Misdemeanor Driving Offenses - On Your Record Forever

January 27, 2010

We've all heard the term "Traffic Offense." Usually, it's used to denote a legal problem of relatively minor significance. Sometimes the term "Traffic Offense" is improperly used as a synonym for "Traffic Ticket." While all Traffic Tickets, are, by their very nature, Traffic Offenses, not all Traffic Offenses are merely simple Traffic Tickets.

Traffic Offenses can be divided into 2 categories: Civil Infractions and Misdemeanors. Civil Infractions are Offenses which DO NOT carry any possible Jail term. Most, but not all, Civil Infractions carry Points, which are applied to a Driver's Record, plus fines. Think Speeding Ticket.

permanent-record-tattoo-victoria-bc.jpgTraffic Misdemeanors, on the other hand, DO carry a potential Jail Sentence. In addition, many, although not all, Misdemeanor Traffic Offenses carry Points, as well as fines and Court costs. Think DUI and Suspended License charges.

In my Criminal Practice, the general lack of clarity regarding a "Traffic Offense" comes up in many different ways. Let's look at a few examples.

When someone hires me because they've been charged with a crime, and I ask if they have any prior Criminal Convictions, I often get a response like "no, just some Traffic stuff." But as we've seen, some Traffic Offenses are Civil Infractions, and others are Misdemeanors. All Traffic Misdemeanors are, first and foremost, Misdemeanors, meaning they are Criminal Offenses. A person convicted of a DUI, or Driving While License Suspended charge does, in fact, have a "prior," or "priors." A person with 100 Speeding Tickets, but no prior Misdemeanor of Felony convictions, (Traffic or otherwise), despite being a lousy driver, does not have any "priors."

Here's where it gets tricky: Traffic Misdemeanors can NEVER be removed from a person's Criminal Record. While even a Delivery of Heroin Felony conviction can be set aside, by law, no Traffic Misdemeanor can ever "come off" a person's Record. Traffic Misdemeanor are worse than bad tattoos; at least a tattoo can be removed, even though the process is painful.

If a person contacts me about an "Expungement" (technically called a Set-Aside of Conviction), and I ask if they have any other Criminal Convictions, besides the one they want "expunged," I'm often answered with a "nope. That's the only thing I have." After a few more questions, however, I learn that the person cannot qualify to have a matter removed from their record because they actually DO have another prior Criminal Conviction. It's that pesky "Traffic Offense" Misdemeanor (such as a DUI or Suspended License case) that they didn't realize stays on their Record forever.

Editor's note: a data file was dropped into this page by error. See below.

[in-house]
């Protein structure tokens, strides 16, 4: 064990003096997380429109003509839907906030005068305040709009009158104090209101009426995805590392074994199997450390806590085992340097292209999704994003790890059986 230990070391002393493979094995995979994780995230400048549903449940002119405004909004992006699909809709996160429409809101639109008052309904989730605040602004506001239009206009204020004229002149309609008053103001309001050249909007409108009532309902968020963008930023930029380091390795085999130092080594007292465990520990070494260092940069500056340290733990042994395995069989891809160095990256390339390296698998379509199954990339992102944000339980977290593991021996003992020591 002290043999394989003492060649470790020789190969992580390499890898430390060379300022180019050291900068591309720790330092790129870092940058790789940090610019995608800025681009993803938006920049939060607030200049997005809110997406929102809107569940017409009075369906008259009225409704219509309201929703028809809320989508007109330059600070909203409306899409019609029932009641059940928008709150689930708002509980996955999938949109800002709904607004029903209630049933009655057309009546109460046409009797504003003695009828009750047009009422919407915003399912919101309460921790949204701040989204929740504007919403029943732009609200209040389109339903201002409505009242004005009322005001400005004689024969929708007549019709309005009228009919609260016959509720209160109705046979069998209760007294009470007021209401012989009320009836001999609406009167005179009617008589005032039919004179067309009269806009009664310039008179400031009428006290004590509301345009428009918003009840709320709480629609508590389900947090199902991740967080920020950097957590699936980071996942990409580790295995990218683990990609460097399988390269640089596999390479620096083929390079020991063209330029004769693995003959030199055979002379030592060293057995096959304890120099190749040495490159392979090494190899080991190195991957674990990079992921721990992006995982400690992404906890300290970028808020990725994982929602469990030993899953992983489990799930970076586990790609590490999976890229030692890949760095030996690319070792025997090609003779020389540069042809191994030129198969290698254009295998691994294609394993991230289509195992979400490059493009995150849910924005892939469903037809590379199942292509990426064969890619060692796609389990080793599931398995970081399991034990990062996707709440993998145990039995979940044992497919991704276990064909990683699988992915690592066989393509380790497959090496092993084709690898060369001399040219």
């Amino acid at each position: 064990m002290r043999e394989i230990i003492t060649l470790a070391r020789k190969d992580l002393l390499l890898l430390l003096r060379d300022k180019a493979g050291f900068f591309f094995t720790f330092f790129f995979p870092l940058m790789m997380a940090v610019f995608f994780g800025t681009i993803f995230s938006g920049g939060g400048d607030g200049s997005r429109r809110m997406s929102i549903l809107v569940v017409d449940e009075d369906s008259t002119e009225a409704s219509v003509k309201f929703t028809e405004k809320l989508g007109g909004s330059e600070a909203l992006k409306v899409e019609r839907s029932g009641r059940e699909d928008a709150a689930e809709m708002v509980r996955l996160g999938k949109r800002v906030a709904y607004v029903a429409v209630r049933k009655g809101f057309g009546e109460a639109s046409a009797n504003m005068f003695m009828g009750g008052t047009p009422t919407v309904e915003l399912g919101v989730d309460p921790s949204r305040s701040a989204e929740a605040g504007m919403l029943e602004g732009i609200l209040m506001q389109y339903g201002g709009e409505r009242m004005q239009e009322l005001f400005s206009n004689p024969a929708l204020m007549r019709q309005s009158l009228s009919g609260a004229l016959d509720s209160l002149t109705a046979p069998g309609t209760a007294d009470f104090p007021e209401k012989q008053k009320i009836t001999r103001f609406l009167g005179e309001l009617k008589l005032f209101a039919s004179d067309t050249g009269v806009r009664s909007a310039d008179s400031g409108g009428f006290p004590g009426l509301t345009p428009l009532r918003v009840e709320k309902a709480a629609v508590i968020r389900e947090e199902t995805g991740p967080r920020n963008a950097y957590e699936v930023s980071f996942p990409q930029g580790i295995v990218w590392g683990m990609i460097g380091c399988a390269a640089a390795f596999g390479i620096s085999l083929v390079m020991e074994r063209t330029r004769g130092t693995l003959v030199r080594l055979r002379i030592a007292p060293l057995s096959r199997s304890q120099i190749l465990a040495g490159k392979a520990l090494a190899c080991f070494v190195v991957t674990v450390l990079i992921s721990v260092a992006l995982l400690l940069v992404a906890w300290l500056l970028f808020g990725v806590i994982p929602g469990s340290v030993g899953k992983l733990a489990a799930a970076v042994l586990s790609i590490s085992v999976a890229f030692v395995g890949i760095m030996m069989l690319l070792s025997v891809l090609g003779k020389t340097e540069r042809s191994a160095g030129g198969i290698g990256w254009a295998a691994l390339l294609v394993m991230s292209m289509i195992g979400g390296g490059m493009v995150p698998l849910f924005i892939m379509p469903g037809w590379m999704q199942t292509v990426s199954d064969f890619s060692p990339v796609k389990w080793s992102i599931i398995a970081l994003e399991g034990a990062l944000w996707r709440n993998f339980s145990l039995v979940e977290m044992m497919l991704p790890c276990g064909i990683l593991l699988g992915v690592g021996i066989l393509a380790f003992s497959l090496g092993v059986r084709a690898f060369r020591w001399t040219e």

Civil Infractions have their own way of "coming off" a person's Driving Record. First, remember that Civil Infractions are NOT Criminal offenses, so they're only reported on a person's Driving Record. After 2 years, the State drops the Points associated with any Civil Infraction. And a Driving Record, at least as far as Civil Infractions are concerned, only goes back 10 years. This means that a person who gets a Speeding Ticket for 20 MPH over the limit will have the Points count on their Driving Record for 2 years (Insurance Companies count them for 3 years; that's another story) and the violation will show up for 10 years. 11 years after that Ticket, even if a Police Officer runs the person's Driving Record as part of a Traffic Stop, the old 20-Over Ticket will not show up.

If there's a moral to this story, I suppose it's twofold: First, know the difference between Civil Infraction and Misdemeanor Driving Offenses, and Second, know that a Misdemeanor Traffic Conviction stays on your Criminal Record, like a bad tattoo, forever, and can never be removed.